28 February, 2015


Apparently England's one-day cricket captain, Eoin Morgan, has refused to sing the national anthem.

In football, cricket and other sports England are brilliant on a day-to-day basis but rubbish at internationals. This is because they don't set much store by playing for their country, school having taught them that multi-culturalism is the important thing.

Mr Morgan should be told that if he doesn't sing the national anthem, and sing it lustily, not only will he not be captain, he won't be in the team.

Let 'em die

Also more tosh on Radio 4 about the number of pandas.

These creatures were carnivores which became too lazy to hunt and sat on their backsides eating bamboo. The bamboo doesn't have enough protein so they rarely have sex so they are going extinct.

Have no sympathy for pandas. They seem to want to go extinct and we should let them.

Je suis Spock

Incredibly I heard a discussion on BBC radio to the effect that the reason we liked Star Trek's Mr Spock was that he suffered racial confusion, not being quite human. It made him nicer.

For Heaven's sake, Mr Spock was a character in a TV science fiction. Let's try to get through the death of the actor who played him without resorting to drivel about modern self-awareness angst. He was a Vulcan with pointy ears.

No one is ever this nice to John Redwood.

23 February, 2015

La Barcaccia

Appalling scenes in Rome last week as Dutch football fans rioted and damaged a fountain.

Read about it in The Commentator - it's free!

22 February, 2015

Greece again

There has been a lot of talk about winning and losing, and very little about what is best for the people of Greece.

It seems Mr. Tsipras has given a fair bit more than Mrs Merkel but he went into the game with a very weak hand. The idea had been to unite the austerity-condemning governments of France, Spain and Italy into persuading the Germans to give way. Each of these has said publicly that austerity was not the solution but by the time it came to the crunch not one of them backed him. Tsipras must feel let down.

In the end, all Merkel had to do was make sure there was nothing Spain's extreme left party could seize on to upset the elections there later this year.

In fact the Greek people are not best served either by the German austerity plan or by the extreme left policies of Varufakis. Greece can never be competitive using the same money as the Germans.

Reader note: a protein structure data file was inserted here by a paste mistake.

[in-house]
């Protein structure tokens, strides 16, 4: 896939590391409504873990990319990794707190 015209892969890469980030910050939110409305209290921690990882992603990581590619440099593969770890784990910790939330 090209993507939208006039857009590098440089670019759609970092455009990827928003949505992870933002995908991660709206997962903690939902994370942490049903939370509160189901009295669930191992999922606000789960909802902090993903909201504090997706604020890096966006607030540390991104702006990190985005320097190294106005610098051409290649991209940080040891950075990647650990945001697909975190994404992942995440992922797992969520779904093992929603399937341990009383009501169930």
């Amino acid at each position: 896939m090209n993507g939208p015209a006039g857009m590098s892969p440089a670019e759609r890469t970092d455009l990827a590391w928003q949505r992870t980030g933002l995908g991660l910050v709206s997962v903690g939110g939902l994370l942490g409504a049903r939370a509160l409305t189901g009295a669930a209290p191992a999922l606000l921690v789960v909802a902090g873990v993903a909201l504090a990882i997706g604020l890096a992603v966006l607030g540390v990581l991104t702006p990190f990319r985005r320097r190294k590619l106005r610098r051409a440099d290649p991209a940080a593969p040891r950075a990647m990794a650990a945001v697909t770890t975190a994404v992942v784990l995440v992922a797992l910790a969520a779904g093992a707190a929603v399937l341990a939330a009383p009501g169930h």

Most people in Greece want to stay in the euro because they think it is stable money. What it means though is that instead of devaluing the currency when their inefficiencies catch up with them, they have to devalue internally - reducing wage rates to subsistence level.

Mr Tsipras will now have four months to hold an honest discussion with the Greek people. Do they want decades more of this, or would they like a drachma they can devalue, making tourism more attractive, exports cheaper?

It may be we haven't heard the end of this.

18 February, 2015


There's a lot of confusion in the press and the markets today to the effect that Greece will request an extension of its bailout, thus constituting something of a climbdown.

My information however is that it has merely requested an extension of the loan, not of the restrictions and targets that go with it, which would constitute the opposite.

Sometimes it is better to keep quiet than say the wrong thing.

17 February, 2015


After the appalling killing of a Jordanian pilot, Jordan has joined seriously in the fight against Islamic State. Now with the murder of a number of Egyptian Copts, Egypt has joined.

This is as it should be: ISIS has killed remarkably few westerners but captured thousands of square miles of land in the middle east and slaughtered thousands of fellow muslims.

This is not our fight. We must make sure they have all the kit they need and let them get on with it.

The first thing which needs to happen is for Saudi and Qatar to find which of their citizens is shovelling money towards these madmen and stop it.

16 February, 2015


A conversation I have had this morning

'Hello Mr. Hedges, this is the anti-fraud department at XXXX Bank. Can we ask you some questions about your finances?'


'I'm afraid we need to confirm your details'

'Send me a letter'

'No, it has to be done over the 'phone in case we have any questions'

'Are you the people who keep writing to me saying there is a lot of fraud about and I shouldn't give my details to anyone?

'Weeeel, we do need this.'

'But I don't know who you are'